In past Anonymous actions, like the December 2010 attack against PayPal after the WikiLeaks scandal broke, the U.S. and British governments arrested numerous individuals associated with Anonymous who allegedly participated in the attacks. In June 2011, Turkey arrested dozens of activists associated with Anonymous actions conducted against the Turkish government in response to its plan to establish a national Internet-filtering system. This indicates that some activists associated with Anonymous are not nearly as anonymous as they would like to be. Every action on the Internet leaves some sort of trail, making it very difficult to be truly anonymous.
Like other Mexican cartels, Los Zetas do not take affronts lightly. Even if Anonymous cannot provide information that damages Los Zetas smuggling operations, the very fact that the collective has decided publicly to challenge Los Zetas will result in some sort of response. The big question is whether the Zetas possess the capability to trace the organizers of the Anonymous action?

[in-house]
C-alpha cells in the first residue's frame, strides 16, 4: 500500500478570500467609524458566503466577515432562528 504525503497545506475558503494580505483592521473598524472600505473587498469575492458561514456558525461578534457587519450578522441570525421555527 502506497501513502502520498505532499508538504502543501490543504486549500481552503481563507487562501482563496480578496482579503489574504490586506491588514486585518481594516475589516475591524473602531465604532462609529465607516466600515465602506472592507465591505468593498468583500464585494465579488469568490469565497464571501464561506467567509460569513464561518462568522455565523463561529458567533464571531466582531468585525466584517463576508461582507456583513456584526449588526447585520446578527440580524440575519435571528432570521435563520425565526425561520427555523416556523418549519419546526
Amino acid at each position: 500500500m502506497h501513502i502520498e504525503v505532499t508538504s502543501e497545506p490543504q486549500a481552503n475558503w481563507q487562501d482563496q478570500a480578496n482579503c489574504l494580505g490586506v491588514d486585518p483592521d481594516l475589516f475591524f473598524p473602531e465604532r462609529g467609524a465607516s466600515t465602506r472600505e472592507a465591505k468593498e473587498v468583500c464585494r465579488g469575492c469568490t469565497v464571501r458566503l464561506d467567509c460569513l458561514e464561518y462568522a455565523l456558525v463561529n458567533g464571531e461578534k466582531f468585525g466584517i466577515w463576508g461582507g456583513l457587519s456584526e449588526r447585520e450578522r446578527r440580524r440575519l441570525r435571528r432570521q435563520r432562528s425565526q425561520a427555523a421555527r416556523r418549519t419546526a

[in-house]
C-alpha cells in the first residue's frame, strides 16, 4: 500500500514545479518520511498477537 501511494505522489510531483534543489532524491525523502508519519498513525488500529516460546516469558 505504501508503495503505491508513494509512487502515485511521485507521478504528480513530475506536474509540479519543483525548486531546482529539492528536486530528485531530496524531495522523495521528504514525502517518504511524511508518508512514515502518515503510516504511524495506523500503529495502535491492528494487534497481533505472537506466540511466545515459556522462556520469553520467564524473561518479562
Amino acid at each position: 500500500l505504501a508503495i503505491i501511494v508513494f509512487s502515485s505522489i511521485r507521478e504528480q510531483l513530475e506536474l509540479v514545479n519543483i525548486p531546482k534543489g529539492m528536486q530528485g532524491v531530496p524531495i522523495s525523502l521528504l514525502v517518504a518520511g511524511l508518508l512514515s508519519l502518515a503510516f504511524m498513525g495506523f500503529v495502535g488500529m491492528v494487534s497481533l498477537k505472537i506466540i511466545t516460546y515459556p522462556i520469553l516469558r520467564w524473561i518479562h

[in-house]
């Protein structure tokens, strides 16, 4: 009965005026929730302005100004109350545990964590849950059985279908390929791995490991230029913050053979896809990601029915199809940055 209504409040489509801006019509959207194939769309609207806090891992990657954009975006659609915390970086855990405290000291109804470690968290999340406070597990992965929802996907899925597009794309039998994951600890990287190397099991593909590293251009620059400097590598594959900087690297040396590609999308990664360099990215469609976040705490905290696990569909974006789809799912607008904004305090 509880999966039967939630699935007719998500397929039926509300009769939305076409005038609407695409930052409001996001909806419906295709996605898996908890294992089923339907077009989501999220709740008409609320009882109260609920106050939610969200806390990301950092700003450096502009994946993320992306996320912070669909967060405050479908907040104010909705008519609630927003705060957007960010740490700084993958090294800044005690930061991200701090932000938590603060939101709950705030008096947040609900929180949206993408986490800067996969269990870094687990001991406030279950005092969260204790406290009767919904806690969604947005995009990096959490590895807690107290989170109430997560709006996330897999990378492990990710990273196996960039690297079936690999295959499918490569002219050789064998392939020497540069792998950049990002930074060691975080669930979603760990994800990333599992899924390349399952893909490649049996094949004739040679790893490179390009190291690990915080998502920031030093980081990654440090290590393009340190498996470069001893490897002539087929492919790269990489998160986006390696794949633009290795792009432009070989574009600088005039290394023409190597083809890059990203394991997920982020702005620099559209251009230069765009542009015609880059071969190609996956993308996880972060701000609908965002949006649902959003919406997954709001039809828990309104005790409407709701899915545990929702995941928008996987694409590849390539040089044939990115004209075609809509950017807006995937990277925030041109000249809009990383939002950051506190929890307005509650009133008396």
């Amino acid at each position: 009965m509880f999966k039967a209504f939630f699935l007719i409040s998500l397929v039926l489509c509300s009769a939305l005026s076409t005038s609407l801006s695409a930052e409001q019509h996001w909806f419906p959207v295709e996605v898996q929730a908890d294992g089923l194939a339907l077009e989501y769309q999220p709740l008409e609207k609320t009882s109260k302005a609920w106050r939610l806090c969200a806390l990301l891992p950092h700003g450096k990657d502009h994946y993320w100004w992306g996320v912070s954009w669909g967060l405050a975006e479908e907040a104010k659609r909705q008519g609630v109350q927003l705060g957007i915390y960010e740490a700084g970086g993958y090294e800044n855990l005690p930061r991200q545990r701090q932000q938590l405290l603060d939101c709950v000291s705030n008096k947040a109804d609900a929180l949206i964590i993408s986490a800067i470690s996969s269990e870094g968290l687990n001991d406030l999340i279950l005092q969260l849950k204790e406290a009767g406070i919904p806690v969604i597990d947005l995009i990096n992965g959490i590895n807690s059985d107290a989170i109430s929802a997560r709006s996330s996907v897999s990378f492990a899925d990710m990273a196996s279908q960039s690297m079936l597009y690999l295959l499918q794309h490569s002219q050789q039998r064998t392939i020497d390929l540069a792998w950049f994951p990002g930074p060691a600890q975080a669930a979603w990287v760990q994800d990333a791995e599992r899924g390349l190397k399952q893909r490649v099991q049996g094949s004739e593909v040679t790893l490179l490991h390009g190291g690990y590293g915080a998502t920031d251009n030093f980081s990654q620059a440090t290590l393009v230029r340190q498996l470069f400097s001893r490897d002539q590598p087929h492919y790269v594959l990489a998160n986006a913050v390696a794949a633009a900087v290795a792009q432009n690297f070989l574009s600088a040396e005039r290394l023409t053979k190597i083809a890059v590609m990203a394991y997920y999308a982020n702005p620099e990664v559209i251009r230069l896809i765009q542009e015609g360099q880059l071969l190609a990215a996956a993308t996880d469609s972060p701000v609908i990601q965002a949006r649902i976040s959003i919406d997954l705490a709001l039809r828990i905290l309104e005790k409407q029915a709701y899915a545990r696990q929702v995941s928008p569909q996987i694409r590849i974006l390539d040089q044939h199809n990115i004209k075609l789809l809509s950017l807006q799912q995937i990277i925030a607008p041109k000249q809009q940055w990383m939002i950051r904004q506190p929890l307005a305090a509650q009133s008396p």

One challenge with tracking an entity such as Anonymous is that it is intentionally amorphous. It is also as transnational as the Internet, and it would be unsurprising if many of those chosen to participate in the operation against Los Zetas are located in the United Sates, Europe and other areas that are outside the Zetas’ immediate reach.